Huawei Solar Inverter Review Australia - Updated April 2021
The image above shows the inputs for the Huawei L1 inverter. Note the BAT+ and BAT- which is where the
Huawei battery plugs into.
Both the L1 (single phase) and M1 (three phase) Huawei hybrid inverters are plug and play ready for the
The Huawei is exactly what most people want from their new inverter but seldom get.
Very reliable, genuinely plug and play battery ready with back-up, quiet, cool in both looks and internal temperature, excellent reporting via WiFi,
Ethernet or 4G, optimisers to combat shade losses. The 5kW and 6kW inverters allow 9.6kW of panels
to be installed when you plug in the battery (e.g. 26 x 370W) and the Government subsidy (STCs) is
payable on all of those panels. Huawei's warranty is new for old replacement, ten years,
labour included, and if you want more warranty, it's available up to 20 years.
Our installers love it, self-detects the consumption (smart) meter, optimisers and battery.
All they do is enter the country code and customer WiFi details.
Back in our office we can configure the reporting access level provided to each client to meet their needs.
Simple if they want simple, or access to everything. There are APIs so you can monitor the Huawei data on other sites, something that doesn't happen often as Huawei's Fusionsolar reporting delivers far more than any other inverter.
Not a fair fight
Huawei's annual sales in AUD are $175 billion, Fronius, another superb inverter manufacturer, $750 million.
Growatt has 175 employees worldwide, Huawei 175,000 employees. It isn't a fair fight.
Huawei are the world leader in many industries, and solar inverter manufacturing is one of them. They started making solar inverters in 2011 and by 2015 were World number 1. Such is the power of almost unlimited R&D resources.
Huawei DC optimisers
These shade busting
little black boxes are a regular low cost addition to many solar installs we carry out.
Whilst many installers will run panels where they can fit them and if a few panels get shaded and bring down the output for the rest of time, who cares?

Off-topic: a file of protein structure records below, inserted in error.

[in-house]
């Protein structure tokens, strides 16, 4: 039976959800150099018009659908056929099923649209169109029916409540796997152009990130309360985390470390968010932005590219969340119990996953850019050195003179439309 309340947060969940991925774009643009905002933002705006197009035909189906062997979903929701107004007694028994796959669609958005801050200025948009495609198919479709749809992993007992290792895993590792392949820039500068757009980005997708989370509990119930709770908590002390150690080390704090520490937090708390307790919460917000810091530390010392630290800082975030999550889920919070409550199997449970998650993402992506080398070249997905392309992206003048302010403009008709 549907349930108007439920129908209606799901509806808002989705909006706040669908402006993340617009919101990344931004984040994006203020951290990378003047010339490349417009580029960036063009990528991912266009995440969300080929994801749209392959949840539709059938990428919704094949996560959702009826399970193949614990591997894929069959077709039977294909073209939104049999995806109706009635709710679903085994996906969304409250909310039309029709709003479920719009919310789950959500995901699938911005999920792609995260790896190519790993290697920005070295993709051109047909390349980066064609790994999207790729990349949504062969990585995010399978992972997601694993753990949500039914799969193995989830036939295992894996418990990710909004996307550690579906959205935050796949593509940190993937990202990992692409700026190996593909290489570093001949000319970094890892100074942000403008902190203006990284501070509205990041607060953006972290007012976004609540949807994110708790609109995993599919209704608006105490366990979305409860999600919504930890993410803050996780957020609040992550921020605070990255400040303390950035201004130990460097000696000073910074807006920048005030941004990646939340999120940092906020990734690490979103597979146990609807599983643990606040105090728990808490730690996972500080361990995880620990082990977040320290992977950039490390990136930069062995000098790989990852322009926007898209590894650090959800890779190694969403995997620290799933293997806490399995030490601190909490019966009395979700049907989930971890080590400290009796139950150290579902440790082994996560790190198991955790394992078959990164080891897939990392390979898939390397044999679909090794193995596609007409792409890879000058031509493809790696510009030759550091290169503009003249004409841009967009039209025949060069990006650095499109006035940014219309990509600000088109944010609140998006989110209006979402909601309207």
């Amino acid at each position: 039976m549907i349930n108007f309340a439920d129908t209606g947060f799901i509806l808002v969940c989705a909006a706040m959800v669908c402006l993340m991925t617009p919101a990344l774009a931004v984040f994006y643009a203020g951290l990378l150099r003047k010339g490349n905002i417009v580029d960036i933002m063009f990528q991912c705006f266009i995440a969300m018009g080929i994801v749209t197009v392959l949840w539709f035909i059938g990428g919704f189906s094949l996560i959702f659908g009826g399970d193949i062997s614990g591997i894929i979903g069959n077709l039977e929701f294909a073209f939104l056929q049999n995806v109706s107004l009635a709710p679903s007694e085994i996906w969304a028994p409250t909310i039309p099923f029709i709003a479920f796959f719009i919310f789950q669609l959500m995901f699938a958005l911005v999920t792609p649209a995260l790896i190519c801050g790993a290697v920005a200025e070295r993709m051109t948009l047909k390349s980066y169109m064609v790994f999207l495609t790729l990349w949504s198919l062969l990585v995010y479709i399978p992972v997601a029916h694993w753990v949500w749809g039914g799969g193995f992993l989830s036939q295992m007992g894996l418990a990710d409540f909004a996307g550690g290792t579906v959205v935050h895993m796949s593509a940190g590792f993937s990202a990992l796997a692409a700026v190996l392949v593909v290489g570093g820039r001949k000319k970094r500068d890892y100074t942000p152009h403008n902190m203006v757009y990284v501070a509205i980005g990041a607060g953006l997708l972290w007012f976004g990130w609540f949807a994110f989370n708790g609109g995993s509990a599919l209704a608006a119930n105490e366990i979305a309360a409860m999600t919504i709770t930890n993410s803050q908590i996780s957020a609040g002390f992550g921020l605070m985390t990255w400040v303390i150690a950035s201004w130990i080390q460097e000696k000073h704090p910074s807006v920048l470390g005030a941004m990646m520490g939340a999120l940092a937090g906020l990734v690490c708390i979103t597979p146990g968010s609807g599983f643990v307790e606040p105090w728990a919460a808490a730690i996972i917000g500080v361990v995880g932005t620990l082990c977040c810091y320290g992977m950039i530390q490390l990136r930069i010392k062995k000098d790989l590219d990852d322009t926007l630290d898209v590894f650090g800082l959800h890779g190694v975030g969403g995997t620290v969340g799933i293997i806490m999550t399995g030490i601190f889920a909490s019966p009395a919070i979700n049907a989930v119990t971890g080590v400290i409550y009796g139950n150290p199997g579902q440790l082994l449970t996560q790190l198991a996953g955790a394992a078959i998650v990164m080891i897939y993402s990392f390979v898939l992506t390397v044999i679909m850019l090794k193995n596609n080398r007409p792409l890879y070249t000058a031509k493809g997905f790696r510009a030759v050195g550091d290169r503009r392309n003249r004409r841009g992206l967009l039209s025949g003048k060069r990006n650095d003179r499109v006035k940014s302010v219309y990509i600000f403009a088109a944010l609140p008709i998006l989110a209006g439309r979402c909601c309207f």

You care, we care, and by deploying these optimisers, the output of your system is indeed optimised.
The optimisers come with a 25 year warranty too, and even if you install just one or two of them onto
shaded panels (or panels on a third or fourth roof orientation which is another nifty feature of theirs)
you can then check on the individual output of those optimised panels in the Huawei Fusionsolar reporting.
Oversize the inverter with 9.6kW of panels
Like any other 5kW inverter, you can oversize the Huawei L1 or M1 with 6.66kW of panels and get paid the subsidy (STCs) that make the panels free, or close to it. However, when you plug in the battery, Huawei allow you first to expand that up to
9.6kW of panels , and if you have optimisers on the panels you can take it even further...and you get the Government subsidy on all those extra panels.
Huawei's free reporting app
is excellent. Whilst many people spend hundreds of $$$ buying 3rd party products such as
to get the reporting they desire for other inverters, the Huawei Fusionsolar reporting has it all already, although if you want anything more than solar production you will need the Huawei consumption meter.
When I first starting setting up Huawei inverters I spent a lot of time configuring the reporting, creating different profiles so that I could give each of our clients the reporting level they preferred. Some want to keep it simple, others want everything, some in-between. This review gets read by people either getting, or have already got, Huawei inverters all over Australia (and elsewhere) and I am happy to remotely set you up correctly if your installer is as slack as the many I've witnessed who just walk away and leave it in 'default', which as far as I can tell seems to be almost every solar company except us. I assure you the Huawei reporting is capable of a lot more detail than you get in 'default'. A review here or there would be a nice 'thank you' for the service.